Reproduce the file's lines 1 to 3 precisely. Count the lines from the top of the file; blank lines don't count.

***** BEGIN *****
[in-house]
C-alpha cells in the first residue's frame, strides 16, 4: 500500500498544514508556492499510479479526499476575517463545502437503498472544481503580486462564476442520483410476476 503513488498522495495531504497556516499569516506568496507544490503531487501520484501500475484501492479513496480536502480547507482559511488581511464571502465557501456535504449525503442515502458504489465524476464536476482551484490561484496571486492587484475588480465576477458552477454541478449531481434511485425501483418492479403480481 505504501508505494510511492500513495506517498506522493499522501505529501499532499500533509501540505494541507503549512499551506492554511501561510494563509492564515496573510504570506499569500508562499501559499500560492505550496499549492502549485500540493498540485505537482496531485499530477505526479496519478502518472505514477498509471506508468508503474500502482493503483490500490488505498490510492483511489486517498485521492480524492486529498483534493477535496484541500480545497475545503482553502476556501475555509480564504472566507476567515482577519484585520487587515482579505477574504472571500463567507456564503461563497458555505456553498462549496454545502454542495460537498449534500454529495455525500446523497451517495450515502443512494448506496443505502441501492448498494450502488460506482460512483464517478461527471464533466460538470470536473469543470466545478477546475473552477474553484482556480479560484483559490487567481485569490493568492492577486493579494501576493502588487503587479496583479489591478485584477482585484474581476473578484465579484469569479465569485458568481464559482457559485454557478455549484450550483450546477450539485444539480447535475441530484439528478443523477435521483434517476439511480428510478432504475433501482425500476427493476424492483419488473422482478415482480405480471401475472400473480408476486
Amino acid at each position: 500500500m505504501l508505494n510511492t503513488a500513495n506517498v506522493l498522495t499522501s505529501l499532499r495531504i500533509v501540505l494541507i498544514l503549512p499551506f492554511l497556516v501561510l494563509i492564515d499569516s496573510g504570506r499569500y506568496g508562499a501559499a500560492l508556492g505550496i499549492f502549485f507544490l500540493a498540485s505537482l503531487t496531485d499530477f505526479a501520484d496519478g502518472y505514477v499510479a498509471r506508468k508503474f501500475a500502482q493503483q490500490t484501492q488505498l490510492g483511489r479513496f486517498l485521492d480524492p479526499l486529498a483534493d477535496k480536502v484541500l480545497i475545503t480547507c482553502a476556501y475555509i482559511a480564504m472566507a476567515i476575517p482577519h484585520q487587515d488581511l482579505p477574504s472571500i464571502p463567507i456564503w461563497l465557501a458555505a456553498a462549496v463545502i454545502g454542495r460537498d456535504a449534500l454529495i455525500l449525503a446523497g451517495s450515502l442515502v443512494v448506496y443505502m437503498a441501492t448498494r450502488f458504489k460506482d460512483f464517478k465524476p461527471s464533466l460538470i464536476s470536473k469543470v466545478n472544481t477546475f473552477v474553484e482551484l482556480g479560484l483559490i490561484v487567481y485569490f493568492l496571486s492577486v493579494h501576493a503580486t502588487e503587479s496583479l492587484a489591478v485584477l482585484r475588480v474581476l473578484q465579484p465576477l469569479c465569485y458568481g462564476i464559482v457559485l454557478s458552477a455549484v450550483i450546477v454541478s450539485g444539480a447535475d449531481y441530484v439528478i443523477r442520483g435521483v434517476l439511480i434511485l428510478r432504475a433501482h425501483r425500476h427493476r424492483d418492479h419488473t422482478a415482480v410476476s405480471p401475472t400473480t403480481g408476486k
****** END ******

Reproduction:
[in-house]
C-alpha cells in the first residue's frame, strides 16, 4: 500500500498544514508556492499510479479526499476575517463545502437503498472544481503580486462564476442520483410476476 503513488498522495495531504497556516499569516506568496507544490503531487501520484501500475484501492479513496480536502480547507482559511488581511464571502465557501456535504449525503442515502458504489465524476464536476482551484490561484496571486492587484475588480465576477458552477454541478449531481434511485425501483418492479403480481 505504501508505494510511492500513495506517498506522493499522501505529501499532499500533509501540505494541507503549512499551506492554511501561510494563509492564515496573510504570506499569500508562499501559499500560492505550496499549492502549485500540493498540485505537482496531485499530477505526479496519478502518472505514477498509471506508468508503474500502482493503483490500490488505498490510492483511489486517498485521492480524492486529498483534493477535496484541500480545497475545503482553502476556501475555509480564504472566507476567515482577519484585520487587515482579505477574504472571500463567507456564503461563497458555505456553498462549496454545502454542495460537498449534500454529495455525500446523497451517495450515502443512494448506496443505502441501492448498494450502488460506482460512483464517478461527471464533466460538470470536473469543470466545478477546475473552477474553484482556480479560484483559490487567481485569490493568492492577486493579494501576493502588487503587479496583479489591478485584477482585484474581476473578484465579484469569479465569485458568481464559482457559485454557478455549484450550483450546477450539485444539480447535475441530484439528478443523477435521483434517476439511480428510478432504475433501482425500476427493476424492483419488473422482478415482480405480471401475472400473480408476486
Amino acid at each position: 500500500m505504501l508505494n510511492t503513488a500513495n506517498v506522493l498522495t499522501s505529501l499532499r495531504i500533509v501540505l494541507i498544514l503549512p499551506f492554511l497556516v501561510l494563509i492564515d499569516s496573510g504570506r499569500y506568496g508562499a501559499a500560492l508556492g505550496i499549492f502549485f507544490l500540493a498540485s505537482l503531487t496531485d499530477f505526479a501520484d496519478g502518472y505514477v499510479a498509471r506508468k508503474f501500475a500502482q493503483q490500490t484501492q488505498l490510492g483511489r479513496f486517498l485521492d480524492p479526499l486529498a483534493d477535496k480536502v484541500l480545497i475545503t480547507c482553502a476556501y475555509i482559511a480564504m472566507a476567515i476575517p482577519h484585520q487587515d488581511l482579505p477574504s472571500i464571502p463567507i456564503w461563497l465557501a458555505a456553498a462549496v463545502i454545502g454542495r460537498d456535504a449534500l454529495i455525500l449525503a446523497g451517495s450515502l442515502v443512494v448506496y443505502m437503498a441501492t448498494r450502488f458504489k460506482d460512483f464517478k465524476p461527471s464533466l460538470i464536476s470536473k469543470v466545478n472544481t477546475f473552477v474553484e482551484l482556480g479560484l483559490i490561484v487567481y485569490f493568492l496571486s492577486v493579494h501576493a503580486t502588487e503587479s496583479l492587484a489591478v485584477l482585484r475588480v474581476l473578484q465579484p465576477l469569479c465569485y458568481g462564476i464559482v457559485l454557478s458552477a455549484v450550483i450546477v454541478s450539485g444539480a447535475d449531481y441530484v439528478i443523477r442520483g435521483v434517476l439511480i434511485l428510478r432504475a433501482h425501483r425500476h427493476r424492483d418492479h419488473t422482478a415482480v410476476s405480471p401475472t400473480t403480481g408476486k